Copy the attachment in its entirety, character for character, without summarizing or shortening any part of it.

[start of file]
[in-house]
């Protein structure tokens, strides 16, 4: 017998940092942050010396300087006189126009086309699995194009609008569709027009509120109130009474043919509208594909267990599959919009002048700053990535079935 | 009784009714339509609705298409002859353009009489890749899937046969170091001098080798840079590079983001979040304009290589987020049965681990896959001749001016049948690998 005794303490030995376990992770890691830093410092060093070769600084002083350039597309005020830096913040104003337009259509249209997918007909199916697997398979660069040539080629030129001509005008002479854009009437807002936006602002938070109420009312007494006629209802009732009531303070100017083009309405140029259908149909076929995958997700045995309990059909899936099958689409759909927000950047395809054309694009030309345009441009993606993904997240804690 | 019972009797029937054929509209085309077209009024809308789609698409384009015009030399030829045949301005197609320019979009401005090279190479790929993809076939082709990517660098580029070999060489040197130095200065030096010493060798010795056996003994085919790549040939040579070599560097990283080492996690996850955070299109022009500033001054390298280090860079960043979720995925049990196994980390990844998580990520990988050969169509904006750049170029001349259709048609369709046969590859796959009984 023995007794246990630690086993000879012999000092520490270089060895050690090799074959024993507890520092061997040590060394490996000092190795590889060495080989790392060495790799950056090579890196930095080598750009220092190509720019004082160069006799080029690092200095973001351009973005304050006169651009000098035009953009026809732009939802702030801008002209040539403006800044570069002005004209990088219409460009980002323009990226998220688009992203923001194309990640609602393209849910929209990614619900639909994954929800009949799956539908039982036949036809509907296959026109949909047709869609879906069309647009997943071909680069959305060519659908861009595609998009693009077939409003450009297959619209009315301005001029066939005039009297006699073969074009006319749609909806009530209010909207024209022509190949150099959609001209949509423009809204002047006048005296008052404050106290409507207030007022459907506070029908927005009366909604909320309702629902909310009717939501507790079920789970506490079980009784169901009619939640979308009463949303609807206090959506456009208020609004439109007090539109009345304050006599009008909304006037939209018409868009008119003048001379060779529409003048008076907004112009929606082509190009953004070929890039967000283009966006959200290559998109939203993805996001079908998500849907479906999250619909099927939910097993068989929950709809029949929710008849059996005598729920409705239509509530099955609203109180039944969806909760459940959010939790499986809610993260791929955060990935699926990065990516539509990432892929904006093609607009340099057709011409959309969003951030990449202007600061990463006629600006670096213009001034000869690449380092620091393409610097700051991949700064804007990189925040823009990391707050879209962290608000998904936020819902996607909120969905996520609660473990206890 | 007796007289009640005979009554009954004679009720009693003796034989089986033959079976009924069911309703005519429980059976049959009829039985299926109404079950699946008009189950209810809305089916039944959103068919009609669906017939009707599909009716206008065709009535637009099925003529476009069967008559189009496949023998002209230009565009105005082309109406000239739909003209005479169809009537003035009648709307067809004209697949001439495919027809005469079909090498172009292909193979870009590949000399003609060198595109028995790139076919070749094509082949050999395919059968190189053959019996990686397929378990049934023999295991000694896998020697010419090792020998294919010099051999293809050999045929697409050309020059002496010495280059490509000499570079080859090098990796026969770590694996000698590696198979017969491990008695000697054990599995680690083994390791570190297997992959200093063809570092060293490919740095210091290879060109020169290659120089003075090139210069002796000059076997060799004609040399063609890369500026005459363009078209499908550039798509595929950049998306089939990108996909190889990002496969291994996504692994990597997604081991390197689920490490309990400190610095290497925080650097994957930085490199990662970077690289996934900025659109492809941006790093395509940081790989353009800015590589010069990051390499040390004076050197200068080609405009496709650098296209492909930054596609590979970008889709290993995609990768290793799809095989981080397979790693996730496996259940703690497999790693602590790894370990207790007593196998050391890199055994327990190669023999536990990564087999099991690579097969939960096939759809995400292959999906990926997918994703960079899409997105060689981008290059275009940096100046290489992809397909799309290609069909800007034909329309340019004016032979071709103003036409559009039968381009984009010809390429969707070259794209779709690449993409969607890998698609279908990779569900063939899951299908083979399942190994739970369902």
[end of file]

[in-house]
């Protein structure tokens, strides 16, 4: 017998940092942050010396300087006189126009086309699995194009609008569709027009509120109130009474043919509208594909267990599959919009002048700053990535079935 | 009784009714339509609705298409002859353009009489890749899937046969170091001098080798840079590079983001979040304009290589987020049965681990896959001749001016049948690998 005794303490030995376990992770890691830093410092060093070769600084002083350039597309005020830096913040104003337009259509249209997918007909199916697997398979660069040539080629030129001509005008002479854009009437807002936006602002938070109420009312007494006629209802009732009531303070100017083009309405140029259908149909076929995958997700045995309990059909899936099958689409759909927000950047395809054309694009030309345009441009993606993904997240804690 | 019972009797029937054929509209085309077209009024809308789609698409384009015009030399030829045949301005197609320019979009401005090279190479790929993809076939082709990517660098580029070999060489040197130095200065030096010493060798010795056996003994085919790549040939040579070599560097990283080492996690996850955070299109022009500033001054390298280090860079960043979720995925049990196994980390990844998580990520990988050969169509904006750049170029001349259709048609369709046969590859796959009984 023995007794246990630690086993000879012999000092520490270089060895050690090799074959024993507890520092061997040590060394490996000092190795590889060495080989790392060495790799950056090579890196930095080598750009220092190509720019004082160069006799080029690092200095973001351009973005304050006169651009000098035009953009026809732009939802702030801008002209040539403006800044570069002005004209990088219409460009980002323009990226998220688009992203923001194309990640609602393209849910929209990614619900639909994954929800009949799956539908039982036949036809509907296959026109949909047709869609879906069309647009997943071909680069959305060519659908861009595609998009693009077939409003450009297959619209009315301005001029066939005039009297006699073969074009006319749609909806009530209010909207024209022509190949150099959609001209949509423009809204002047006048005296008052404050106290409507207030007022459907506070029908927005009366909604909320309702629902909310009717939501507790079920789970506490079980009784169901009619939640979308009463949303609807206090959506456009208020609004439109007090539109009345304050006599009008909304006037939209018409868009008119003048001379060779529409003048008076907004112009929606082509190009953004070929890039967000283009966006959200290559998109939203993805996001079908998500849907479906999250619909099927939910097993068989929950709809029949929710008849059996005598729920409705239509509530099955609203109180039944969806909760459940959010939790499986809610993260791929955060990935699926990065990516539509990432892929904006093609607009340099057709011409959309969003951030990449202007600061990463006629600006670096213009001034000869690449380092620091393409610097700051991949700064804007990189925040823009990391707050879209962290608000998904936020819902996607909120969905996520609660473990206890 | 007796007289009640005979009554009954004679009720009693003796034989089986033959079976009924069911309703005519429980059976049959009829039985299926109404079950699946008009189950209810809305089916039944959103068919009609669906017939009707599909009716206008065709009535637009099925003529476009069967008559189009496949023998002209230009565009105005082309109406000239739909003209005479169809009537003035009648709307067809004209697949001439495919027809005469079909090498172009292909193979870009590949000399003609060198595109028995790139076919070749094509082949050999395919059968190189053959019996990686397929378990049934023999295991000694896998020697010419090792020998294919010099051999293809050999045929697409050309020059002496010495280059490509000499570079080859090098990796026969770590694996000698590696198979017969491990008695000697054990599995680690083994390791570190297997992959200093063809570092060293490919740095210091290879060109020169290659120089003075090139210069002796000059076997060799004609040399063609890369500026005459363009078209499908550039798509595929950049998306089939990108996909190889990002496969291994996504692994990597997604081991390197689920490490309990400190610095290497925080650097994957930085490199990662970077690289996934900025659109492809941006790093395509940081790989353009800015590589010069990051390499040390004076050197200068080609405009496709650098296209492909930054596609590979970008889709290993995609990768290793799809095989981080397979790693996730496996259940703690497999790693602590790894370990207790007593196998050391890199055994327990190669023999536990990564087999099991690579097969939960096939759809995400292959999906990926997918994703960079899409997105060689981008290059275009940096100046290489992809397909799309290609069909800007034909329309340019004016032979071709103003036409559009039968381009984009010809390429969707070259794209779709690449993409969607890998698609279908990779569900063939899951299908083979399942190994739970369902």